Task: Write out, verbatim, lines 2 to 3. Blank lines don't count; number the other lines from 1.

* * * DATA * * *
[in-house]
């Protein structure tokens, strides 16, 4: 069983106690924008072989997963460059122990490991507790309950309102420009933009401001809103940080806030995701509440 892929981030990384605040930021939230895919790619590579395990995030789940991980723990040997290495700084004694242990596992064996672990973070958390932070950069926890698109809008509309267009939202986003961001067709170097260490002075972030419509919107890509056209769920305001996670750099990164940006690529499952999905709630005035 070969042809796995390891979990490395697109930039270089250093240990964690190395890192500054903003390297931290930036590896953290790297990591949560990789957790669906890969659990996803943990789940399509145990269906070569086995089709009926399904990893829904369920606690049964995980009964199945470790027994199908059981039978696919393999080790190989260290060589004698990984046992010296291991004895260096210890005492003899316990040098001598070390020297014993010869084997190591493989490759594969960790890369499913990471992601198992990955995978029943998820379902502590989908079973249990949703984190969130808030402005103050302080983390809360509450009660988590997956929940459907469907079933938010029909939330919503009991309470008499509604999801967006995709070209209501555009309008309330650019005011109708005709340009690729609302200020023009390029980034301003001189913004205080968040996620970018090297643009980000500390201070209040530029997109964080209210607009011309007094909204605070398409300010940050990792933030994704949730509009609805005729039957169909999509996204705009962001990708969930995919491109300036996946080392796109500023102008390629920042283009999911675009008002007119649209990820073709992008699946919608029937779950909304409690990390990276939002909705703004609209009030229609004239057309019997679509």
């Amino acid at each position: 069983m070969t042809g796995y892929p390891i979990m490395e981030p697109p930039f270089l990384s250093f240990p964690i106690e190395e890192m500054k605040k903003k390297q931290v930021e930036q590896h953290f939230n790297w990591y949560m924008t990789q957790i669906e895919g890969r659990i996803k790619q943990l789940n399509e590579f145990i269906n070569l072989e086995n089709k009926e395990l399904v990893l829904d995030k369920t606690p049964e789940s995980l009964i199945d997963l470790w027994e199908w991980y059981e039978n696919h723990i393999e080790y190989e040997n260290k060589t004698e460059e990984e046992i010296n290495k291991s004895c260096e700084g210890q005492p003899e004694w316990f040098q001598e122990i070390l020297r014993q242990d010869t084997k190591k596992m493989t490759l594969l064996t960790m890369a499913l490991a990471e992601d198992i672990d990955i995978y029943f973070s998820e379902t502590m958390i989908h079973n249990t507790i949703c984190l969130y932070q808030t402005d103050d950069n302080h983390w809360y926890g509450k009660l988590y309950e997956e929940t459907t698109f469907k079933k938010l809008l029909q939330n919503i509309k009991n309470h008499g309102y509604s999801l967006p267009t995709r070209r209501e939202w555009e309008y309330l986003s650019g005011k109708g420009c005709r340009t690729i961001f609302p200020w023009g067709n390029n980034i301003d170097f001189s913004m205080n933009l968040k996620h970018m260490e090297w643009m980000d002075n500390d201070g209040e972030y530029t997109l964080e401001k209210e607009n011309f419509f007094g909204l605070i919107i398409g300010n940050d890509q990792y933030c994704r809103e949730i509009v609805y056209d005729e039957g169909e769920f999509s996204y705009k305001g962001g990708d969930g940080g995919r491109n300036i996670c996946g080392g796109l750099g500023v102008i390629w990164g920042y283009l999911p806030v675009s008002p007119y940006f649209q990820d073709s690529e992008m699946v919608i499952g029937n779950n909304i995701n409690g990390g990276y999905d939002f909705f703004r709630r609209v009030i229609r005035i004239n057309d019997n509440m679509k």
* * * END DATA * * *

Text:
């Protein structure tokens, strides 16, 4: 069983106690924008072989997963460059122990490991507790309950309102420009933009401001809103940080806030995701509440 892929981030990384605040930021939230895919790619590579395990995030789940991980723990040997290495700084004694242990596992064996672990973070958390932070950069926890698109809008509309267009939202986003961001067709170097260490002075972030419509919107890509056209769920305001996670750099990164940006690529499952999905709630005035 070969042809796995390891979990490395697109930039270089250093240990964690190395890192500054903003390297931290930036590896953290790297990591949560990789957790669906890969659990996803943990789940399509145990269906070569086995089709009926399904990893829904369920606690049964995980009964199945470790027994199908059981039978696919393999080790190989260290060589004698990984046992010296291991004895260096210890005492003899316990040098001598070390020297014993010869084997190591493989490759594969960790890369499913990471992601198992990955995978029943998820379902502590989908079973249990949703984190969130808030402005103050302080983390809360509450009660988590997956929940459907469907079933938010029909939330919503009991309470008499509604999801967006995709070209209501555009309008309330650019005011109708005709340009690729609302200020023009390029980034301003001189913004205080968040996620970018090297643009980000500390201070209040530029997109964080209210607009011309007094909204605070398409300010940050990792933030994704949730509009609805005729039957169909999509996204705009962001990708969930995919491109300036996946080392796109500023102008390629920042283009999911675009008002007119649209990820073709992008699946919608029937779950909304409690990390990276939002909705703004609209009030229609004239057309019997679509």
């Amino acid at each position: 069983m070969t042809g796995y892929p390891i979990m490395e981030p697109p930039f270089l990384s250093f240990p964690i106690e190395e890192m500054k605040k903003k390297q931290v930021e930036q590896h953290f939230n790297w990591y949560m924008t990789q957790i669906e895919g890969r659990i996803k790619q943990l789940n399509e590579f145990i269906n070569l072989e086995n089709k009926e395990l399904v990893l829904d995030k369920t606690p049964e789940s995980l009964i199945d997963l470790w027994e199908w991980y059981e039978n696919h723990i393999e080790y190989e040997n260290k060589t004698e460059e990984e046992i010296n290495k291991s004895c260096e700084g210890q005492p003899e004694w316990f040098q001598e122990i070390l020297r014993q242990d010869t084997k190591k596992m493989t490759l594969l064996t960790m890369a499913l490991a990471e992601d198992i672990d990955i995978y029943f973070s998820e379902t502590m958390i989908h079973n249990t507790i949703c984190l969130y932070q808030t402005d103050d950069n302080h983390w809360y926890g509450k009660l988590y309950e997956e929940t459907t698109f469907k079933k938010l809008l029909q939330n919503i509309k009991n309470h008499g309102y509604s999801l967006p267009t995709r070209r209501e939202w555009e309008y309330l986003s650019g005011k109708g420009c005709r340009t690729i961001f609302p200020w023009g067709n390029n980034i301003d170097f001189s913004m205080n933009l968040k996620h970018m260490e090297w643009m980000d002075n500390d201070g209040e972030y530029t997109l964080e401001k209210e607009n011309f419509f007094g909204l605070i919107i398409g300010n940050d890509q990792y933030c994704r809103e949730i509009v609805y056209d005729e039957g169909e769920f999509s996204y705009k305001g962001g990708d969930g940080g995919r491109n300036i996670c996946g080392g796109l750099g500023v102008i390629w990164g920042y283009l999911p806030v675009s008002p007119y940006f649209q990820d073709s690529e992008m699946v919608i499952g029937n779950n909304i995701n409690g990390g990276y999905d939002f909705f703004r709630r609209v009030i229609r005035i004239n057309d019997n509440m679509k």